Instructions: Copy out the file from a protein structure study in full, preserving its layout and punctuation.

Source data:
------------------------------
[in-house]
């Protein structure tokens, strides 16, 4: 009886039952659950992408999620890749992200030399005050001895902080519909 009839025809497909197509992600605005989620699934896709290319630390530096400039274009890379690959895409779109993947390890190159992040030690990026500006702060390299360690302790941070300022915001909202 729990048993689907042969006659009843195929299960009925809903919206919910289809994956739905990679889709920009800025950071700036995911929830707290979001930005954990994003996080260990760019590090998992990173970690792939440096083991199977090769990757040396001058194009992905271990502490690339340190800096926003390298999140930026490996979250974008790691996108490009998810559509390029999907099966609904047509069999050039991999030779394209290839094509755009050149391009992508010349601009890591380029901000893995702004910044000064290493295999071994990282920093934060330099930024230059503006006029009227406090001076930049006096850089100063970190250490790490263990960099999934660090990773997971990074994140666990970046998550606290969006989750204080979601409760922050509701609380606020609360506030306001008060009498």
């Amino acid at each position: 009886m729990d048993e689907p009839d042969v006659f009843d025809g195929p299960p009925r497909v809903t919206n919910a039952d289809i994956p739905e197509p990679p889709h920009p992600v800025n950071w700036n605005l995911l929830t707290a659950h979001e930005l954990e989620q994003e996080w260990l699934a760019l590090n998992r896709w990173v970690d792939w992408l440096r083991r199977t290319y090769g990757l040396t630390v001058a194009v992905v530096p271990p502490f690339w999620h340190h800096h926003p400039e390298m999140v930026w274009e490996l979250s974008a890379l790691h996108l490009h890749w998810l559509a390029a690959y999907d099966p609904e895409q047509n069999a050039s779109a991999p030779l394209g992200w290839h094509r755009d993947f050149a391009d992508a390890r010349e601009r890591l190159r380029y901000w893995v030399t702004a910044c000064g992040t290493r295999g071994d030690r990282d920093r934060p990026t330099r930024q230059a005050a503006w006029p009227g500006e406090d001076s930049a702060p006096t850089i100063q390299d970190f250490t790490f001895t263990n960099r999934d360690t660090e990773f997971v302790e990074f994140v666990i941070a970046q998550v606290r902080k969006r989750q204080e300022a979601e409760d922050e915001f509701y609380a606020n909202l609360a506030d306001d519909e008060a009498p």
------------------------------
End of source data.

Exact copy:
[in-house]
């Protein structure tokens, strides 16, 4: 009886039952659950992408999620890749992200030399005050001895902080519909 009839025809497909197509992600605005989620699934896709290319630390530096400039274009890379690959895409779109993947390890190159992040030690990026500006702060390299360690302790941070300022915001909202 729990048993689907042969006659009843195929299960009925809903919206919910289809994956739905990679889709920009800025950071700036995911929830707290979001930005954990994003996080260990760019590090998992990173970690792939440096083991199977090769990757040396001058194009992905271990502490690339340190800096926003390298999140930026490996979250974008790691996108490009998810559509390029999907099966609904047509069999050039991999030779394209290839094509755009050149391009992508010349601009890591380029901000893995702004910044000064290493295999071994990282920093934060330099930024230059503006006029009227406090001076930049006096850089100063970190250490790490263990960099999934660090990773997971990074994140666990970046998550606290969006989750204080979601409760922050509701609380606020609360506030306001008060009498």
């Amino acid at each position: 009886m729990d048993e689907p009839d042969v006659f009843d025809g195929p299960p009925r497909v809903t919206n919910a039952d289809i994956p739905e197509p990679p889709h920009p992600v800025n950071w700036n605005l995911l929830t707290a659950h979001e930005l954990e989620q994003e996080w260990l699934a760019l590090n998992r896709w990173v970690d792939w992408l440096r083991r199977t290319y090769g990757l040396t630390v001058a194009v992905v530096p271990p502490f690339w999620h340190h800096h926003p400039e390298m999140v930026w274009e490996l979250s974008a890379l790691h996108l490009h890749w998810l559509a390029a690959y999907d099966p609904e895409q047509n069999a050039s779109a991999p030779l394209g992200w290839h094509r755009d993947f050149a391009d992508a390890r010349e601009r890591l190159r380029y901000w893995v030399t702004a910044c000064g992040t290493r295999g071994d030690r990282d920093r934060p990026t330099r930024q230059a005050a503006w006029p009227g500006e406090d001076s930049a702060p006096t850089i100063q390299d970190f250490t790490f001895t263990n960099r999934d360690t660090e990773f997971v302790e990074f994140v666990i941070a970046q998550v606290r902080k969006r989750q204080e300022a979601e409760d922050e915001f509701y609380a606020n909202l609360a506030d306001d519909e008060a009498p």